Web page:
There has been a lot of hand wringing over the last year after the North Carolina Business Court issued two opinions dismissing trade secret claims brought by employers against their departing employees. The Business Court, charged with hearing complex business litigation cases, held that the employers failed in their lawsuits to describe their trade secrets with particularity. Because the former employees could not determine from the lawsuits which secret information they were accused of stealing, the court threw out the claims.
As a result of these decisions, some attorneys have worried that plaintiffs will have to describe their trade secrets so much in their complaints that the trade secrets will no longer be secret. Trade secret attorney Eric Welsh put it another way, saying that, as a a result of these decisions, employers hoping to assert claims under North Carolina’s Trade Secret Protection Act may now face a “Hobson’s choice of disclosing their trade secrets in the complaint to avoid dismissal, thereby undermining their very claim and effectively destroying the value of the information, due to their disclosure, or not bringing the claim in the first place, conceding the trade secret to the misappropriator.” Attorney Mack Sperling cut more to the chase, saying defendants’ chances of getting trade secret claims dismissed are now “as easy as shooting fish in a barrel.”
The first of the two cases to cause concern was Akzo Nobel Coatings, Inc. v. Rogers. Akzo Nobel Coatings sells industrial coatings and specialty chemicals internationally, and it filed suit against a number of former employees who, after resigning from Akzo, formed a new company. Akzo alleged in its lawsuit that these employees used Akzo’s “proprietary formulas, methodologies, customer and pricing data and other confidential information” in forming their new company. The Business Court dismissed the claims, saying:
“[T]he sweeping and conclusory allegations in the Complaint fail to identify the trade secrets the Individual Defendants are accused of misappropriating with sufficient particularity so as to enable [the] defendant[s] to delineate that which [they are] accused of misappropriating and a court to determine whether misappropriation has or is threatened to occur.”
In other words, the complaint that started the lawsuit did not describe the employer’s trade secrets in such a way that the defendant had any idea what he was accused of taking. Therefore, the lawsuit could not proceed.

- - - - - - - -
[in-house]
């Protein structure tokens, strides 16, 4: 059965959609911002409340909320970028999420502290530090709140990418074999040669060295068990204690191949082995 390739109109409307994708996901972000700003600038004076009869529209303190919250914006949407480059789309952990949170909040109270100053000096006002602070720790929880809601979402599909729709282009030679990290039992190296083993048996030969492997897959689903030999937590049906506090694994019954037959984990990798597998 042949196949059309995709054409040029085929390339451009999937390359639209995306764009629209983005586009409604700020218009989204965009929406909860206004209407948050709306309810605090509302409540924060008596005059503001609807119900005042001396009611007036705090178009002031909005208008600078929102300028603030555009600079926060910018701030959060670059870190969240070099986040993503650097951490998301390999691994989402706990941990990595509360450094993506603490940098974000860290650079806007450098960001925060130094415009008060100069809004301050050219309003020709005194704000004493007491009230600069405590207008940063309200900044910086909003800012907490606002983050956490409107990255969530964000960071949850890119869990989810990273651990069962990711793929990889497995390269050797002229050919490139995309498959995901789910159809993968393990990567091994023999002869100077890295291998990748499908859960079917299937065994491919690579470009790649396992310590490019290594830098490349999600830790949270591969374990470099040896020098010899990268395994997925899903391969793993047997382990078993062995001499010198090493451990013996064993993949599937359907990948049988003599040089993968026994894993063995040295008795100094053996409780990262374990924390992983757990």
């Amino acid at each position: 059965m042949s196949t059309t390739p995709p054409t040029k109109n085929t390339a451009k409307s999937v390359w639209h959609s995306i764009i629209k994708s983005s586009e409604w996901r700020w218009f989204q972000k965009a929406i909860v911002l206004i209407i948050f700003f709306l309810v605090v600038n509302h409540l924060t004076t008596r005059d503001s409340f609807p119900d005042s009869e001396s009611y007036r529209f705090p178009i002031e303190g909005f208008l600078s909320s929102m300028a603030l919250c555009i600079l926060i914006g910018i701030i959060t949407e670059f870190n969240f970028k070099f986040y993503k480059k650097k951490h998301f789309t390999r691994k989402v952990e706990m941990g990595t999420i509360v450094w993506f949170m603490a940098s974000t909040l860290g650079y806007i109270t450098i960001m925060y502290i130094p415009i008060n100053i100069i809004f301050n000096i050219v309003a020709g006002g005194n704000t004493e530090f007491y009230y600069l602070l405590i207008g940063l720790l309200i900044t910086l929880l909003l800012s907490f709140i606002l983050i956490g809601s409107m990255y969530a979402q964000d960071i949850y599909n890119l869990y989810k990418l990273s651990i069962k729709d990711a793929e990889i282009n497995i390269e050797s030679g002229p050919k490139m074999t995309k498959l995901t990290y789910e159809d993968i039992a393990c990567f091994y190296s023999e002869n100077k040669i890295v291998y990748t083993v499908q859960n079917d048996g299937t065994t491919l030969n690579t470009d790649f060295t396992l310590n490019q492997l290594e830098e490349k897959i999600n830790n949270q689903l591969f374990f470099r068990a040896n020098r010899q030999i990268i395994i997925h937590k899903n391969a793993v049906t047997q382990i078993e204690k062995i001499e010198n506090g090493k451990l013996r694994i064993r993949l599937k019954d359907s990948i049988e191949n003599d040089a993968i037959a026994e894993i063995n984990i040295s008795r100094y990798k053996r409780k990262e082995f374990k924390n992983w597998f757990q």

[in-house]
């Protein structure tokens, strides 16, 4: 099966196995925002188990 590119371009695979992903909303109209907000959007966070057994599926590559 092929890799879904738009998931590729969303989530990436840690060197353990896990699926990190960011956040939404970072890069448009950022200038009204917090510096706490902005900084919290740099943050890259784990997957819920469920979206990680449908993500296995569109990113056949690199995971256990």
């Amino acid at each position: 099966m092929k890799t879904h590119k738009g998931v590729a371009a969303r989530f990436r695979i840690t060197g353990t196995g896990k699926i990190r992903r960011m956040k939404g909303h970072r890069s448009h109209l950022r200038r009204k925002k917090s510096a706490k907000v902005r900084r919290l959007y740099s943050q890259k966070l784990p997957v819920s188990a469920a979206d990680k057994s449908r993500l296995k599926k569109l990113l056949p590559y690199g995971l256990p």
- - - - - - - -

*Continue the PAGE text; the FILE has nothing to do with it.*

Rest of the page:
A few months later, the Business Court dismissed another lawsuit for the same reason. Aecom Technology Corporation, an environmental consulting firm, filed suit against former high-level employees who allegedly conspired with a competitor and transmitted information to it “regarding AECOM’s customers, terms of contracts, pricing guidelines and products.” Like it did in Akzo, the Business Court held that the “sweeping and conclusory allegations
“. . .fail to identify the trade secrets that Defendants are accused of misappropriating with sufficient particularity so as to enable Defendant[s] to delineate that which [they are] accused of misappropriating and a court to determine whether misappropriation has or is threatened to occur.”
The employers in both cases no doubt thought their allegations were sufficient. They no doubt had processes, methods, and formulas unique to them, but the court dismissed their claims nonetheless. Thus began the panic. Are trade secrets dead in North Carolina?
Of course not.
The real lesson from these cases is that plaintiffs must do a better job keeping track of what their secrets are. Too many times employers jump into trade secret lawsuits without knowing enough about their own trade secrets, and they hope that generally alleging “processes, formulas, pricing guidelines, etc.” will be enough. These decisions demonstrate that it clearly isn’t.
Companies should instead conduct full examinations of their business practices and processes. Known as “trade secret audits,” these examinations will ultimately answer these questions: “If [insert key employee’s name] leaves to work for a competitor, how can he hurt our business?” “What does he know about our business that very few people know?”
For some employees, it will be that they know the specific ratios for raw materials that were used in making the company’s product or cooking temperatures and times. Other employees might have been privy to certain password protected computer databases that contained customers’ account histories and buying preferences. Others might have helped develop, at significant expense, social media strategies to better market their company. Depending on the business, there will be tens, if not hundreds, of other examples.
After having performed such an audit, employers will be in much better shape if they have to file a trade secret lawsuit against a departing employee. Rather than merely alleging that a defendant stole confidential formulas and processes, the employer could allege instead that “Defendant John Smith was one of only two employees at the company who knew the specific process for converting hydrogen dioxide into wine, including the specific temperatures and conversion times required.” Such an allegation does not reveal the actual secrets, and since it gives the defendant a much better idea about what is at issue, a court will be more inclined to let the trade secret case proceed.
Josh Durham, formerly with Poyner Spruill, was the original author of this article.